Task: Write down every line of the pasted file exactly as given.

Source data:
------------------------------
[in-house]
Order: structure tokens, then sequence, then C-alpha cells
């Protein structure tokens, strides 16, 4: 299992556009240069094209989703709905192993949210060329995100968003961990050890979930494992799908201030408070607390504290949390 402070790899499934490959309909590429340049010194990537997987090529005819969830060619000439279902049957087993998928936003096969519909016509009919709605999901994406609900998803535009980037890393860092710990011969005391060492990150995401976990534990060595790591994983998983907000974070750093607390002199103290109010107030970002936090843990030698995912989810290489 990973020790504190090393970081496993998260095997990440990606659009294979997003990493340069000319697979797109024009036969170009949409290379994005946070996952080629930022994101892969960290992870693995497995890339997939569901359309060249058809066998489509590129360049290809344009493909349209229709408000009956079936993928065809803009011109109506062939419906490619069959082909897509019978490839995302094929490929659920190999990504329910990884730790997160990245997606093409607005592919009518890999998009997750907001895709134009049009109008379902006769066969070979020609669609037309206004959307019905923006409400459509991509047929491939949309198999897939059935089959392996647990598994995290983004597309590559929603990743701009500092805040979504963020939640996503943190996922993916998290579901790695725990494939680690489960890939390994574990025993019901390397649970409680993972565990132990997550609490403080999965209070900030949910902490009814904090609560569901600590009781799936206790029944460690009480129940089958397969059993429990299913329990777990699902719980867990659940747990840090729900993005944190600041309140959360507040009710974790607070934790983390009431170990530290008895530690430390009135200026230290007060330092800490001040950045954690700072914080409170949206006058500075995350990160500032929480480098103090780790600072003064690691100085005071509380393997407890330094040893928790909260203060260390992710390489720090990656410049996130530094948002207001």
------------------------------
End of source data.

[in-house]
Order: structure tokens, then sequence, then C-alpha cells
């Protein structure tokens, strides 16, 4: 299992556009240069094209989703709905192993949210060329995100968003961990050890979930494992799908201030408070607390504290949390 402070790899499934490959309909590429340049010194990537997987090529005819969830060619000439279902049957087993998928936003096969519909016509009919709605999901994406609900998803535009980037890393860092710990011969005391060492990150995401976990534990060595790591994983998983907000974070750093607390002199103290109010107030970002936090843990030698995912989810290489 990973020790504190090393970081496993998260095997990440990606659009294979997003990493340069000319697979797109024009036969170009949409290379994005946070996952080629930022994101892969960290992870693995497995890339997939569901359309060249058809066998489509590129360049290809344009493909349209229709408000009956079936993928065809803009011109109506062939419906490619069959082909897509019978490839995302094929490929659920190999990504329910990884730790997160990245997606093409607005592919009518890999998009997750907001895709134009049009109008379902006769066969070979020609669609037309206004959307019905923006409400459509991509047929491939949309198999897939059935089959392996647990598994995290983004597309590559929603990743701009500092805040979504963020939640996503943190996922993916998290579901790695725990494939680690489960890939390994574990025993019901390397649970409680993972565990132990997550609490403080999965209070900030949910902490009814904090609560569901600590009781799936206790029944460690009480129940089958397969059993429990299913329990777990699902719980867990659940747990840090729900993005944190600041309140959360507040009710974790607070934790983390009431170990530290008895530690430390009135200026230290007060330092800490001040950045954690700072914080409170949206006058500075995350990160500032929480480098103090780790600072003064690691100085005071509380393997407890330094040893928790909260203060260390992710390489720090990656410049996130530094948002207001």